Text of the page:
Please ensure Javascript is enabled for purposes of website accessibility

Ask a Fool: What Should I Do With My 401(k) After I Retire?

By Matthew Frankel, CFP® - May 4, 2018 at 11:37AM

You’re reading a free article with opinions that may differ from The Motley Fool’s Premium Investing Services. Become a Motley Fool member today to get instant access to our top analyst recommendations, in-depth research, investing resources, and more. Learn More

Here's an overview of your basic post-retirement options.

Q: I'm planning to retire at the end of 2018, and have a substantial amount of money in my company's 401(k) plan. What should I do with my 401(k) account after I retire?

There are four basic options when it comes to your 401(k) after retirement: leave the money in your 401(k), roll it into an IRA, use the money to buy an annuity, or take a lump-sum distribution.

Obviously, every situation is different, but here's a high-level overview of each option, in descending order of how much I like them.

Rolling your account into an IRA can be a smart idea because it gives you the most control over your investments. While 401(k)s generally offer a few dozen investment options at most, an IRA allows you to invest in virtually any stock, bond, or mutual fund you want. You may be able to find lower-fee investments.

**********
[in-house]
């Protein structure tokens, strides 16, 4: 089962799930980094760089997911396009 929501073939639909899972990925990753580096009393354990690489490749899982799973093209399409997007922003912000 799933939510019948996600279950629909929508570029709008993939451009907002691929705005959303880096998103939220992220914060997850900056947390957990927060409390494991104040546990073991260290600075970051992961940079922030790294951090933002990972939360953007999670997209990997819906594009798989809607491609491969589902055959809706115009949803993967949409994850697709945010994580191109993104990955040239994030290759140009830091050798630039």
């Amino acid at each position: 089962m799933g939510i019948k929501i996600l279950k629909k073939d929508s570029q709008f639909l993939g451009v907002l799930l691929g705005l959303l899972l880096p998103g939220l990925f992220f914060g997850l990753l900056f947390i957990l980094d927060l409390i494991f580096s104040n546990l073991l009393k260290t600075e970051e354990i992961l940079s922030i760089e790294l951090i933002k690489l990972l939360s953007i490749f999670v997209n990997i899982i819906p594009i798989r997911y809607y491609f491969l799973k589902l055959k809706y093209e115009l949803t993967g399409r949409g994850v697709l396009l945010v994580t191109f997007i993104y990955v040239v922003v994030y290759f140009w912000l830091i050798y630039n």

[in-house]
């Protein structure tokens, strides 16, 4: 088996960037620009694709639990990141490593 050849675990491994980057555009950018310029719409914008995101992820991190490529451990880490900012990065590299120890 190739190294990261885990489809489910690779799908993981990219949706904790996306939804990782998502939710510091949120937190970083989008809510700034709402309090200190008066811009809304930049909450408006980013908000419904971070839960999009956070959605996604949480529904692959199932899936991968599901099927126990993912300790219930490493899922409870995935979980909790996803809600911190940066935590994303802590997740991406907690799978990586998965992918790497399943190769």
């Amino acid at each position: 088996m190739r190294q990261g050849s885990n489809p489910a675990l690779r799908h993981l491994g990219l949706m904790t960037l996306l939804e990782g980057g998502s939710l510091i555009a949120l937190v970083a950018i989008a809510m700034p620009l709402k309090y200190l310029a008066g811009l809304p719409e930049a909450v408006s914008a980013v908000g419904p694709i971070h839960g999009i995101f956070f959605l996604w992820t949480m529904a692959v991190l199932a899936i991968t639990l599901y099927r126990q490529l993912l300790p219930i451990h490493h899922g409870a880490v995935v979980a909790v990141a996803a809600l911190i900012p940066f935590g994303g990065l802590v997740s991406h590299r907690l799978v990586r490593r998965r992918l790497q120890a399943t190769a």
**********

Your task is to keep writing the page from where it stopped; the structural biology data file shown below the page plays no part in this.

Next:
Alternatively, if you're happy with your 401(k) and don't want to do much portfolio maintenance, there's nothing wrong with leaving your money in the plan. Just make sure you rebalance to a retiree-appropriate asset allocation, since your risk tolerance is generally lower after you retire.

Many retirement plans will try to steer you toward purchasing an annuity after you retire. While this can make sense in some circumstances, I'm not a big fan of annuities. They often have high commissions and fees, and I think that there are better ways to generate income from your savings.

Finally, while you won't get hit with a penalty for cashing out after you retire, this is the least favorable option. For one thing, 401(k) withdrawals, unless they are Roth funds, are considered taxable income and taking all of your money out at once could catapult you into a much higher tax bracket. Not only that, but your money won't be invested anymore, killing your money's future growth potential.

Invest Smarter with The Motley Fool

Join Over 1 Million Premium Members Receiving…

  • New Stock Picks Each Month
  • Detailed Analysis of Companies
  • Model Portfolios
  • Live Streaming During Market Hours
  • And Much More
Get Started Now

Related Articles

Motley Fool Returns

Motley Fool Stock Advisor

Market-beating stocks from our award-winning analyst team.

Stock Advisor Returns
S&P 500 Returns

Calculated by average return of all stock recommendations since inception of the Stock Advisor service in February of 2002. Returns as of 06/26/2022.

Discounted offers are only available to new members. Stock Advisor list price is $199 per year.

Premium Investing Services

Invest better with The Motley Fool. Get stock recommendations, portfolio guidance, and more from The Motley Fool's premium services.